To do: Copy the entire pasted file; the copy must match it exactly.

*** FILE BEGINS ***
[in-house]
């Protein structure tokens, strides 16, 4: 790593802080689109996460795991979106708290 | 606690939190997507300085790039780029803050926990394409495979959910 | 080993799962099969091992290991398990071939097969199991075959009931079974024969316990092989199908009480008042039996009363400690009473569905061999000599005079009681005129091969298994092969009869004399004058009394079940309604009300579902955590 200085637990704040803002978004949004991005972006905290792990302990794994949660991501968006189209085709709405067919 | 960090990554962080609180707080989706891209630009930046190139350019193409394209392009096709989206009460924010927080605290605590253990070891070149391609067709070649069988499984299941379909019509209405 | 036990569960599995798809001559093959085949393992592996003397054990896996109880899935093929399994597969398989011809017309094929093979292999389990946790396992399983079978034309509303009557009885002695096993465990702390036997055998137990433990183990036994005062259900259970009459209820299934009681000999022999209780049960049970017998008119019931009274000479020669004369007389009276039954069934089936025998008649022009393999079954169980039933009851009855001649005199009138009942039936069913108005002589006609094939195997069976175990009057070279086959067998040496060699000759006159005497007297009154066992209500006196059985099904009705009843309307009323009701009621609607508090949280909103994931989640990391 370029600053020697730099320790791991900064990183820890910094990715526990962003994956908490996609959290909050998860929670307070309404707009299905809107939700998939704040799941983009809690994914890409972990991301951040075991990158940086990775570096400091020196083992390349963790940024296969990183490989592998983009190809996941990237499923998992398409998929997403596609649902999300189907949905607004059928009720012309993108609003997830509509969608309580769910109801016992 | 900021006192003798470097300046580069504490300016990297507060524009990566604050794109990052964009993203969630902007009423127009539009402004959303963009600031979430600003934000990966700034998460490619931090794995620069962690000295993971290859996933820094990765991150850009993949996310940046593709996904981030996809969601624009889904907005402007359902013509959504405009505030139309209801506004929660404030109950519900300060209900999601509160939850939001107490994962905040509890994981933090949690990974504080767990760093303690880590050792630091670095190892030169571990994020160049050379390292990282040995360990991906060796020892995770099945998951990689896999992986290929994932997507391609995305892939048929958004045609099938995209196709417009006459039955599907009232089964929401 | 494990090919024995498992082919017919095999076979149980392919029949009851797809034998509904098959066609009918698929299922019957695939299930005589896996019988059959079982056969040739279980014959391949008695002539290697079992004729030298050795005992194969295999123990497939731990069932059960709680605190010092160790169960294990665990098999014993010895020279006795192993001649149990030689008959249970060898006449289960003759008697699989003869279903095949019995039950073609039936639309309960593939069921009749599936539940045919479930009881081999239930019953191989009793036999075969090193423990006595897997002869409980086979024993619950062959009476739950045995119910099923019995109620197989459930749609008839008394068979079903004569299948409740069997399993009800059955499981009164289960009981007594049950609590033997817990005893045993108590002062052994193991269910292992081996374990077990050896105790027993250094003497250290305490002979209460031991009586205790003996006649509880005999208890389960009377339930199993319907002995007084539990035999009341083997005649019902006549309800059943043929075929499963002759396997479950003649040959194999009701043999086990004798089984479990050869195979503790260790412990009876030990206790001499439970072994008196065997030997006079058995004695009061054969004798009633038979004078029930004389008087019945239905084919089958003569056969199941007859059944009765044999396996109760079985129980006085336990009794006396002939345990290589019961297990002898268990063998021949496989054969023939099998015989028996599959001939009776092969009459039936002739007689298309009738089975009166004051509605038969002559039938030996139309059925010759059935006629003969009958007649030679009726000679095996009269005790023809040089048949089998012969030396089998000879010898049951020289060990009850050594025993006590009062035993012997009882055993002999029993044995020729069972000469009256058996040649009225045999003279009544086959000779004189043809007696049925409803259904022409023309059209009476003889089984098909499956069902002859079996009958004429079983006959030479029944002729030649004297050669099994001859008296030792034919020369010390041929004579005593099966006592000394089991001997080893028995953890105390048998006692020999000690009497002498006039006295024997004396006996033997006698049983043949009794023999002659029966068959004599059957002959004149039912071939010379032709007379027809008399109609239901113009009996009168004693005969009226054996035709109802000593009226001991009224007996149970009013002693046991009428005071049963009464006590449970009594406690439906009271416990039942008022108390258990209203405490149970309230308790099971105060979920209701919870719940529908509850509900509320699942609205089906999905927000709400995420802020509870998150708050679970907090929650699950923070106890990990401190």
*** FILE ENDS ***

[in-house]
């Protein structure tokens, strides 16, 4: 790593802080689109996460795991979106708290 | 606690939190997507300085790039780029803050926990394409495979959910 | 080993799962099969091992290991398990071939097969199991075959009931079974024969316990092989199908009480008042039996009363400690009473569905061999000599005079009681005129091969298994092969009869004399004058009394079940309604009300579902955590 200085637990704040803002978004949004991005972006905290792990302990794994949660991501968006189209085709709405067919 | 960090990554962080609180707080989706891209630009930046190139350019193409394209392009096709989206009460924010927080605290605590253990070891070149391609067709070649069988499984299941379909019509209405 | 036990569960599995798809001559093959085949393992592996003397054990896996109880899935093929399994597969398989011809017309094929093979292999389990946790396992399983079978034309509303009557009885002695096993465990702390036997055998137990433990183990036994005062259900259970009459209820299934009681000999022999209780049960049970017998008119019931009274000479020669004369007389009276039954069934089936025998008649022009393999079954169980039933009851009855001649005199009138009942039936069913108005002589006609094939195997069976175990009057070279086959067998040496060699000759006159005497007297009154066992209500006196059985099904009705009843309307009323009701009621609607508090949280909103994931989640990391 370029600053020697730099320790791991900064990183820890910094990715526990962003994956908490996609959290909050998860929670307070309404707009299905809107939700998939704040799941983009809690994914890409972990991301951040075991990158940086990775570096400091020196083992390349963790940024296969990183490989592998983009190809996941990237499923998992398409998929997403596609649902999300189907949905607004059928009720012309993108609003997830509509969608309580769910109801016992 | 900021006192003798470097300046580069504490300016990297507060524009990566604050794109990052964009993203969630902007009423127009539009402004959303963009600031979430600003934000990966700034998460490619931090794995620069962690000295993971290859996933820094990765991150850009993949996310940046593709996904981030996809969601624009889904907005402007359902013509959504405009505030139309209801506004929660404030109950519900300060209900999601509160939850939001107490994962905040509890994981933090949690990974504080767990760093303690880590050792630091670095190892030169571990994020160049050379390292990282040995360990991906060796020892995770099945998951990689896999992986290929994932997507391609995305892939048929958004045609099938995209196709417009006459039955599907009232089964929401 | 494990090919024995498992082919017919095999076979149980392919029949009851797809034998509904098959066609009918698929299922019957695939299930005589896996019988059959079982056969040739279980014959391949008695002539290697079992004729030298050795005992194969295999123990497939731990069932059960709680605190010092160790169960294990665990098999014993010895020279006795192993001649149990030689008959249970060898006449289960003759008697699989003869279903095949019995039950073609039936639309309960593939069921009749599936539940045919479930009881081999239930019953191989009793036999075969090193423990006595897997002869409980086979024993619950062959009476739950045995119910099923019995109620197989459930749609008839008394068979079903004569299948409740069997399993009800059955499981009164289960009981007594049950609590033997817990005893045993108590002062052994193991269910292992081996374990077990050896105790027993250094003497250290305490002979209460031991009586205790003996006649509880005999208890389960009377339930199993319907002995007084539990035999009341083997005649019902006549309800059943043929075929499963002759396997479950003649040959194999009701043999086990004798089984479990050869195979503790260790412990009876030990206790001499439970072994008196065997030997006079058995004695009061054969004798009633038979004078029930004389008087019945239905084919089958003569056969199941007859059944009765044999396996109760079985129980006085336990009794006396002939345990290589019961297990002898268990063998021949496989054969023939099998015989028996599959001939009776092969009459039936002739007689298309009738089975009166004051509605038969002559039938030996139309059925010759059935006629003969009958007649030679009726000679095996009269005790023809040089048949089998012969030396089998000879010898049951020289060990009850050594025993006590009062035993012997009882055993002999029993044995020729069972000469009256058996040649009225045999003279009544086959000779004189043809007696049925409803259904022409023309059209009476003889089984098909499956069902002859079996009958004429079983006959030479029944002729030649004297050669099994001859008296030792034919020369010390041929004579005593099966006592000394089991001997080893028995953890105390048998006692020999000690009497002498006039006295024997004396006996033997006698049983043949009794023999002659029966068959004599059957002959004149039912071939010379032709007379027809008399109609239901113009009996009168004693005969009226054996035709109802000593009226001991009224007996149970009013002693046991009428005071049963009464006590449970009594406690439906009271416990039942008022108390258990209203405490149970309230308790099971105060979920209701919870719940529908509850509900509320699942609205089906999905927000709400995420802020509870998150708050679970907090929650699950923070106890990990401190």